Food A La Bebe

Sebastian turned seven months of age last week and so we have the celebratory tie photo:
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And instead of telling you all about him and how he lives life these days – scooting, sleeping (all night!), smiling, spitting, chewing…), I thought I’d write up a little post I meant to get to when the twins were his age but didn’t.  Eating.  Specifically though, what he eats.  I am not the first parent to ever have fed their seven month old nor the last so I’m not going to pretend I’m the go-to source on what you should feed your baby when and how much and all that jazz.  But, I will tell you about how we make our own baby food and how awesome it is.  (Note:  I’ve included a few links in the following paragraphs that are affiliate links.  None of the products linked to were gifted to us by their respective companies.  They’re just things we have and love.)  So first…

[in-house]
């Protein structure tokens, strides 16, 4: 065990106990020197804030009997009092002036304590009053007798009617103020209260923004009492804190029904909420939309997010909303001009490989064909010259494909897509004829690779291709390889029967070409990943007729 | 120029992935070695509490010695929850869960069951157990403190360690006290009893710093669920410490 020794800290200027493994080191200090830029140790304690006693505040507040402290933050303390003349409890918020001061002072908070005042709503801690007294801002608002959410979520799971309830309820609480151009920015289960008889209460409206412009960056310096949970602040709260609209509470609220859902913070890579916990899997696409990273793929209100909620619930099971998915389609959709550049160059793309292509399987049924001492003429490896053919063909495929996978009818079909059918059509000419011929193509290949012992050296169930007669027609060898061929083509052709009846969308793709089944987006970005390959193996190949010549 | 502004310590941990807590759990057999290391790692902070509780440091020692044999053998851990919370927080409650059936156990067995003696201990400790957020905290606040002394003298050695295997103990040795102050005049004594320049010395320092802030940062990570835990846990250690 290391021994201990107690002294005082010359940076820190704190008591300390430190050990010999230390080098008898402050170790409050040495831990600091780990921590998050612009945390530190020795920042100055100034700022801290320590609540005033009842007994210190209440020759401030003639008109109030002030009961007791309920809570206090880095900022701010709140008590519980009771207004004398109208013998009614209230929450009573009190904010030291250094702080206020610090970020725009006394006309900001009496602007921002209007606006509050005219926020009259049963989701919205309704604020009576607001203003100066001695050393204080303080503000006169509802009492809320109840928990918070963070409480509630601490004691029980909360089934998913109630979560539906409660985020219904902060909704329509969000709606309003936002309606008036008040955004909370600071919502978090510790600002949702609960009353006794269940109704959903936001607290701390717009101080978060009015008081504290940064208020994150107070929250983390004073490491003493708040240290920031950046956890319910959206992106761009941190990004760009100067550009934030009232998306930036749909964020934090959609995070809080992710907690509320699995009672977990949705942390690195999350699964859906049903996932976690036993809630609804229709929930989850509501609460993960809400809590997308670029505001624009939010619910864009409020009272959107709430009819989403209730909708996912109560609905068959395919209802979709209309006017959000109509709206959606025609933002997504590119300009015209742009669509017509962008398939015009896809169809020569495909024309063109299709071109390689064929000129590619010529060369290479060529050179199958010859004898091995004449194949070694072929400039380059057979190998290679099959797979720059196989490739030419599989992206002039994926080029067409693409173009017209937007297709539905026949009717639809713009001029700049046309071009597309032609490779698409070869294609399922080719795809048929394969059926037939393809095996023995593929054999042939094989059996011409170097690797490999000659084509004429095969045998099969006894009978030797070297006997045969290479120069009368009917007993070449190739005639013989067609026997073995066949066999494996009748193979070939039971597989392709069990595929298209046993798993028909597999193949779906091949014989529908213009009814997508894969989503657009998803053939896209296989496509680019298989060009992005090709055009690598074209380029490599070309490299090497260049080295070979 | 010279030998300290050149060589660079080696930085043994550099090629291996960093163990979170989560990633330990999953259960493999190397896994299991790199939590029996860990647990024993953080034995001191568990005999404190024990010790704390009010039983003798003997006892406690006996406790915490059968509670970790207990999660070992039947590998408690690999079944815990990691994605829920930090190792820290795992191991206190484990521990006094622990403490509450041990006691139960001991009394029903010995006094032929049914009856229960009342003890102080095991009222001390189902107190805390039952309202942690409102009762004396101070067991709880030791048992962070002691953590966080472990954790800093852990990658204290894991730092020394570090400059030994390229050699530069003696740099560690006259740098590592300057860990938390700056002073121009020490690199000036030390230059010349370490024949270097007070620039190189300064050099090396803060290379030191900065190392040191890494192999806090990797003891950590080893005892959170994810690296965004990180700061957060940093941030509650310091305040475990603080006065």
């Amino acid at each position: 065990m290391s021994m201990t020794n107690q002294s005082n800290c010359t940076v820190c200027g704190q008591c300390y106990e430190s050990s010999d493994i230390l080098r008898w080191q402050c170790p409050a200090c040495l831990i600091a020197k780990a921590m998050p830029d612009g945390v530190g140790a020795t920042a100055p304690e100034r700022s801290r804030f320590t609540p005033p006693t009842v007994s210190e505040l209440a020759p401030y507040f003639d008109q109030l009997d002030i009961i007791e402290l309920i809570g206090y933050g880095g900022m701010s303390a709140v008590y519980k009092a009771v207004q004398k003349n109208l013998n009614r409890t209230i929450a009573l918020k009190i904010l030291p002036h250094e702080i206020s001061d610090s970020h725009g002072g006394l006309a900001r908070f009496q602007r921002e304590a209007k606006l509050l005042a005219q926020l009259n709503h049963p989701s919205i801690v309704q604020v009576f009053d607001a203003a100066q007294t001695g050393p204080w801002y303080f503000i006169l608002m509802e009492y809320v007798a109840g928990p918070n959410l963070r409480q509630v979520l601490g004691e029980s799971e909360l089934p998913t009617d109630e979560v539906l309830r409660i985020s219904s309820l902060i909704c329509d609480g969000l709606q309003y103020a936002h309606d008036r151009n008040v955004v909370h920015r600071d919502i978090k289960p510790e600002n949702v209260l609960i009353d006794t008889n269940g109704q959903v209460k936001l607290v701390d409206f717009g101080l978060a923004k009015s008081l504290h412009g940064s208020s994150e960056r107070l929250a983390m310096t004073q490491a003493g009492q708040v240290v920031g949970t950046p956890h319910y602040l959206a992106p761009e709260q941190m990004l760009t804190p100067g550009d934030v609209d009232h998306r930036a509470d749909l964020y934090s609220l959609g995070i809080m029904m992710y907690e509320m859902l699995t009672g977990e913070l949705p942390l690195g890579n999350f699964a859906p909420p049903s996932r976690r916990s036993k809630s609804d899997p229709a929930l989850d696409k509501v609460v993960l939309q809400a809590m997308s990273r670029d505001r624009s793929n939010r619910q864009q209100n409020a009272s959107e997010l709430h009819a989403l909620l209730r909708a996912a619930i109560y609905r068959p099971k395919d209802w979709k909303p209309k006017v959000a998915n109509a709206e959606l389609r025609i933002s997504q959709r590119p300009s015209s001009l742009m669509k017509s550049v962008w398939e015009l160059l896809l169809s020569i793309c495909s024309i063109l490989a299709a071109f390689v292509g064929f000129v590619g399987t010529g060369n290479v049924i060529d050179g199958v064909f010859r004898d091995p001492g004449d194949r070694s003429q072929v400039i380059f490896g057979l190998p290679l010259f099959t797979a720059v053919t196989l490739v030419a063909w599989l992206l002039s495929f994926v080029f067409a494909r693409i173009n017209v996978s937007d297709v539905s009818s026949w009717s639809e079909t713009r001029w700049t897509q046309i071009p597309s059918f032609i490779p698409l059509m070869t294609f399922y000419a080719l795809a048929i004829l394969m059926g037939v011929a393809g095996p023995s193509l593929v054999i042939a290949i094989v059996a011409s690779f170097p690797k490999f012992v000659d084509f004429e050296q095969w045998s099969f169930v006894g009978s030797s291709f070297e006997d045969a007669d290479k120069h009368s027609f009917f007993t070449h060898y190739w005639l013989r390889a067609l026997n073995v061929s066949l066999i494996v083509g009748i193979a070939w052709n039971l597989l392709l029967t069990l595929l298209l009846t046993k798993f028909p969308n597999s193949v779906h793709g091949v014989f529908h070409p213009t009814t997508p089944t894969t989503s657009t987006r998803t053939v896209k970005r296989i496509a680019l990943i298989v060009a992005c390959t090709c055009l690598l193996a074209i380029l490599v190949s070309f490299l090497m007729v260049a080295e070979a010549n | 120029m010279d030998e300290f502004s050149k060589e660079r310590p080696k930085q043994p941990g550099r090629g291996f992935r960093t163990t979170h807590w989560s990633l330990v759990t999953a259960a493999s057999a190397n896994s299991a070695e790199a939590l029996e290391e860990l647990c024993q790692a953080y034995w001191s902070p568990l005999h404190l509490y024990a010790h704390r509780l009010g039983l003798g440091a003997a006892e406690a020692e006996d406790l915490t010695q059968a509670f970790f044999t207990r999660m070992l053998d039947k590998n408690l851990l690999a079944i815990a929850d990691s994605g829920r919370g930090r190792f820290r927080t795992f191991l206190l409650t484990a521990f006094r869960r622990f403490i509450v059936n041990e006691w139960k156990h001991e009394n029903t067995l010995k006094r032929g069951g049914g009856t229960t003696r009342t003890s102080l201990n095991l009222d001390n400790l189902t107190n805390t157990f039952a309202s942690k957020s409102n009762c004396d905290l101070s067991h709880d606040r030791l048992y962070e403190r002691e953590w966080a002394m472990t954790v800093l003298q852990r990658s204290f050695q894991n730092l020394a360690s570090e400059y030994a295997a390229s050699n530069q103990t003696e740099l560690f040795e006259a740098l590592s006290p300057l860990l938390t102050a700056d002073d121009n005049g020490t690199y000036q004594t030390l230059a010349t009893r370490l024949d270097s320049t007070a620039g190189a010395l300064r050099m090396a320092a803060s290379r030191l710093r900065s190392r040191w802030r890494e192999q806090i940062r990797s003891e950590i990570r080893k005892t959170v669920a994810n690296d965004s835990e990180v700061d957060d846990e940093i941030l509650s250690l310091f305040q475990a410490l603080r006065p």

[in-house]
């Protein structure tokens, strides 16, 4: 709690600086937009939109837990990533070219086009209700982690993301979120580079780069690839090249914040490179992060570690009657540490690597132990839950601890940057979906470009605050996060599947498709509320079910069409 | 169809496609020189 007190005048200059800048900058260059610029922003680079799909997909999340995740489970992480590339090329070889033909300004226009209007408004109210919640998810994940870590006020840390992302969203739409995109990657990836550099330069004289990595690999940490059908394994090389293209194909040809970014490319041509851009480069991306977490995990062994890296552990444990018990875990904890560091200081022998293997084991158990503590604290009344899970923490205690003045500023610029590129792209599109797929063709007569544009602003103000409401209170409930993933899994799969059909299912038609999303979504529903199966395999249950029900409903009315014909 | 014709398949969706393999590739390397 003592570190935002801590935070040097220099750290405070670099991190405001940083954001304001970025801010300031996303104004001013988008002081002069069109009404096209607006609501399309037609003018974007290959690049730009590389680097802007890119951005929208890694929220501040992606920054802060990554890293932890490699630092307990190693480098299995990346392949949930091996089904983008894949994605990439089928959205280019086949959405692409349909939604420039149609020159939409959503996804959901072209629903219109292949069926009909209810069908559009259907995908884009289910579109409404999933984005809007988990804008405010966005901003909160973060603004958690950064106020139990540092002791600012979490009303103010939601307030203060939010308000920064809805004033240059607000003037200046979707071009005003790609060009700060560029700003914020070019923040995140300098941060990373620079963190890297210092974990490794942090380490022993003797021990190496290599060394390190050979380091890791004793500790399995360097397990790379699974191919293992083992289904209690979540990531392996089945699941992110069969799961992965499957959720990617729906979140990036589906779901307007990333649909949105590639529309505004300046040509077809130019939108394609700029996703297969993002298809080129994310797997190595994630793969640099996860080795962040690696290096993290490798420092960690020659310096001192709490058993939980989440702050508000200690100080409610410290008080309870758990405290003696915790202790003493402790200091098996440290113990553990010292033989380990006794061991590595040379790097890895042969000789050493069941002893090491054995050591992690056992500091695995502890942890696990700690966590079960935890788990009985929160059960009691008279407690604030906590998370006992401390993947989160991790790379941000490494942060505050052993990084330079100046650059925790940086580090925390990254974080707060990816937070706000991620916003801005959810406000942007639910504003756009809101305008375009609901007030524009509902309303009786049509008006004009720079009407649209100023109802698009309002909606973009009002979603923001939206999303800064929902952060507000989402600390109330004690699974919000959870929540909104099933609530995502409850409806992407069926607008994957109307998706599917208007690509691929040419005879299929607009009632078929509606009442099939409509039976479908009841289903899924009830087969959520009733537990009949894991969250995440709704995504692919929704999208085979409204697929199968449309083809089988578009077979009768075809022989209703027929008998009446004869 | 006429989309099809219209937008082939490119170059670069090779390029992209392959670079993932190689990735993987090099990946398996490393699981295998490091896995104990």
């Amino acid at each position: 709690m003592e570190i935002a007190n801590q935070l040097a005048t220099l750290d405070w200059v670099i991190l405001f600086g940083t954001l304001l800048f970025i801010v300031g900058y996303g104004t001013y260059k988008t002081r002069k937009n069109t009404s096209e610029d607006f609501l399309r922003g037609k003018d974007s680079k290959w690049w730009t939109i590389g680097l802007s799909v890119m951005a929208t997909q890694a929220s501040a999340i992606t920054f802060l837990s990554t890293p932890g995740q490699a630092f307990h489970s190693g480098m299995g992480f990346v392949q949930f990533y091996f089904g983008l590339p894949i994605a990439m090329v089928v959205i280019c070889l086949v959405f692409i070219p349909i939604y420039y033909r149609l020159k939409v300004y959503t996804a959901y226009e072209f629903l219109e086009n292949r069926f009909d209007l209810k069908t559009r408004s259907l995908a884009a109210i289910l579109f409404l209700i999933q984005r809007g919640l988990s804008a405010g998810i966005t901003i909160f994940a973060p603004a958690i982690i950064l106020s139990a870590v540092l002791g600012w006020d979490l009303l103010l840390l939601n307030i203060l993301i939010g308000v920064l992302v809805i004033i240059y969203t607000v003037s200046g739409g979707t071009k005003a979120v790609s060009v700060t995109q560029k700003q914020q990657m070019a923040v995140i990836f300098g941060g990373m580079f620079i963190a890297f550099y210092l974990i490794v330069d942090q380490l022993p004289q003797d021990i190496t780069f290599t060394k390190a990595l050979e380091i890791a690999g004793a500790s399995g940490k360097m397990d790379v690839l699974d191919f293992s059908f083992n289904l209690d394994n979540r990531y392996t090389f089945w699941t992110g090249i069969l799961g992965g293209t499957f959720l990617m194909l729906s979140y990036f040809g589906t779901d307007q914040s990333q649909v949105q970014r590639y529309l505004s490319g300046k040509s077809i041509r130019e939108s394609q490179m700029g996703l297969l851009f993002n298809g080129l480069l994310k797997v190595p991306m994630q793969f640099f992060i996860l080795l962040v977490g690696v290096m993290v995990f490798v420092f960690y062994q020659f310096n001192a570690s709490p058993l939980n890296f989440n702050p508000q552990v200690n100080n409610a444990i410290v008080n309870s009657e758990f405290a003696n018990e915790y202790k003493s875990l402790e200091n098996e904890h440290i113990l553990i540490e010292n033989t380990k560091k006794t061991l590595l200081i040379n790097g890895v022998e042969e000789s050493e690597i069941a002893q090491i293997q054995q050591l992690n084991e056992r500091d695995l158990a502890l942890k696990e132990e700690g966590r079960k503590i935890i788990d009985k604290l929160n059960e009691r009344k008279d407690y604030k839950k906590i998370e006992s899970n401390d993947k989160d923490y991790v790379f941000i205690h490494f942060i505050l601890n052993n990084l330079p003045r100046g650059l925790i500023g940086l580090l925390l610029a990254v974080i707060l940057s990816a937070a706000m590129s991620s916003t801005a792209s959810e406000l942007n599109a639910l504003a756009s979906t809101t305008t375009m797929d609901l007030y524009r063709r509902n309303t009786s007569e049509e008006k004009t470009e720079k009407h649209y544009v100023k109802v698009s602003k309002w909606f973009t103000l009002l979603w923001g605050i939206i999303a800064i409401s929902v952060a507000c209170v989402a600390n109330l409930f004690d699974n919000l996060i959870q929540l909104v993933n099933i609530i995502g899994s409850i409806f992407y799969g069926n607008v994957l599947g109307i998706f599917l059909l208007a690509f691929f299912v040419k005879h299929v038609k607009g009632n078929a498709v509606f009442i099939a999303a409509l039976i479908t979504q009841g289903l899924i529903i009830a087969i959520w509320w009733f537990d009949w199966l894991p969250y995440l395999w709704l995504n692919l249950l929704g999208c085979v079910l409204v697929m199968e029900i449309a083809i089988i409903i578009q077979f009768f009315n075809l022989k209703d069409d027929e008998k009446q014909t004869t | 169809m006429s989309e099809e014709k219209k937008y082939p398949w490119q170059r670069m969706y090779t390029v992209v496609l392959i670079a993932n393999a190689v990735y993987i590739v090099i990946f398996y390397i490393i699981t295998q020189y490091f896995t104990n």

Why?
”Dude, they like sell pre-made jars at the store that scream zero hassle and 100% convenience, so why make your own food?”  Let me tell ya.  We’re on this tiny little thing called a budget and it’s a pretty tight one.  You might’ve figured that one out if you’ve read the blog for longer than a week.  Anthony and I are still paying off student loans plus we’ve created a lifestyle that allows me to stay at home with our kids (even though some days I long to get up, dressed, and ready to hit the town er…work).  We also cloth diaper which saves a TON of moolah (read all about that here).  Point is, making our own baby food helps us keep our bills down and me at home.
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[Throwback from when the girls were circa 8-9 months young and peas, in case you were wondering.]

Also, when you make your own baby food, you know exactly what’s going into (and out of, ha!) their bodies.  No worries about preservatives and all that mumbo jumbo.


What?